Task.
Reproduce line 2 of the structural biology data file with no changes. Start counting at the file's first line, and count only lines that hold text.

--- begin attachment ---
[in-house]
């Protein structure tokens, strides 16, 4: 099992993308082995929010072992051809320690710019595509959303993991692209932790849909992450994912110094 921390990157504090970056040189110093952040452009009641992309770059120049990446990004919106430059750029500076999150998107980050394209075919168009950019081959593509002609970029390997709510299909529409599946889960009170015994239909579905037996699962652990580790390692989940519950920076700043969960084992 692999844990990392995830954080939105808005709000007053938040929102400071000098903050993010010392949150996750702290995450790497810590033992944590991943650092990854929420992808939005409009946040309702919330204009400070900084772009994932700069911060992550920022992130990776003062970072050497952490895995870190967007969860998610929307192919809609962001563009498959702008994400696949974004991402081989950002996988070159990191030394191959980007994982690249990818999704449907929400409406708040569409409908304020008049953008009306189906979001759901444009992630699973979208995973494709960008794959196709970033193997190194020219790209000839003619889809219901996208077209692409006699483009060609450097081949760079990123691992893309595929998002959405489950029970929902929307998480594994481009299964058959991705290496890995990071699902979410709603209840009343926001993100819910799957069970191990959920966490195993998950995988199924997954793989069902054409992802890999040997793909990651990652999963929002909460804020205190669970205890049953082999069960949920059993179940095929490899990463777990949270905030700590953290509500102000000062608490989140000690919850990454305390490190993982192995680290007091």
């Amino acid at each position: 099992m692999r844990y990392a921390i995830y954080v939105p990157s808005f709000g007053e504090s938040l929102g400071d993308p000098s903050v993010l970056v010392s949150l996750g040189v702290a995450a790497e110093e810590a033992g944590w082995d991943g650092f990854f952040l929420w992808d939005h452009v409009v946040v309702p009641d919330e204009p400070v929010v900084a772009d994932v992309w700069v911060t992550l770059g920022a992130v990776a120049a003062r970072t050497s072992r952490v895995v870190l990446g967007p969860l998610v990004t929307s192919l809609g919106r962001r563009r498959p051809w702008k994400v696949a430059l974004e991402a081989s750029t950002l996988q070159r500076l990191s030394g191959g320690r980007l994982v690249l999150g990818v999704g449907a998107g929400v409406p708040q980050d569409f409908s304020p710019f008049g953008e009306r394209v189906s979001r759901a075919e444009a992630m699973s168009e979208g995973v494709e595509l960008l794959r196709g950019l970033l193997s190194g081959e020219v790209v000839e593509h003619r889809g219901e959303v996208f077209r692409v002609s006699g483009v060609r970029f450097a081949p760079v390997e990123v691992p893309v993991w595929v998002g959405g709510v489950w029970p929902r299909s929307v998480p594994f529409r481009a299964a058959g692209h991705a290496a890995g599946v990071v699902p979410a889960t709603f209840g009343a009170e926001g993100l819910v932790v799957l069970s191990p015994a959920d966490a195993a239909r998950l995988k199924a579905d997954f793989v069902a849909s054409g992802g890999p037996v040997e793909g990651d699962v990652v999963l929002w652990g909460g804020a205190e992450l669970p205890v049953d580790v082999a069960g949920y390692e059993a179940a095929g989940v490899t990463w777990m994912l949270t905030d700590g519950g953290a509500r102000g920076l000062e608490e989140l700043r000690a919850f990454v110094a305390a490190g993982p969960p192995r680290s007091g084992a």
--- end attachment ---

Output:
């Protein structure tokens, strides 16, 4: 099992993308082995929010072992051809320690710019595509959303993991692209932790849909992450994912110094 921390990157504090970056040189110093952040452009009641992309770059120049990446990004919106430059750029500076999150998107980050394209075919168009950019081959593509002609970029390997709510299909529409599946889960009170015994239909579905037996699962652990580790390692989940519950920076700043969960084992 692999844990990392995830954080939105808005709000007053938040929102400071000098903050993010010392949150996750702290995450790497810590033992944590991943650092990854929420992808939005409009946040309702919330204009400070900084772009994932700069911060992550920022992130990776003062970072050497952490895995870190967007969860998610929307192919809609962001563009498959702008994400696949974004991402081989950002996988070159990191030394191959980007994982690249990818999704449907929400409406708040569409409908304020008049953008009306189906979001759901444009992630699973979208995973494709960008794959196709970033193997190194020219790209000839003619889809219901996208077209692409006699483009060609450097081949760079990123691992893309595929998002959405489950029970929902929307998480594994481009299964058959991705290496890995990071699902979410709603209840009343926001993100819910799957069970191990959920966490195993998950995988199924997954793989069902054409992802890999040997793909990651990652999963929002909460804020205190669970205890049953082999069960949920059993179940095929490899990463777990949270905030700590953290509500102000000062608490989140000690919850990454305390490190993982192995680290007091």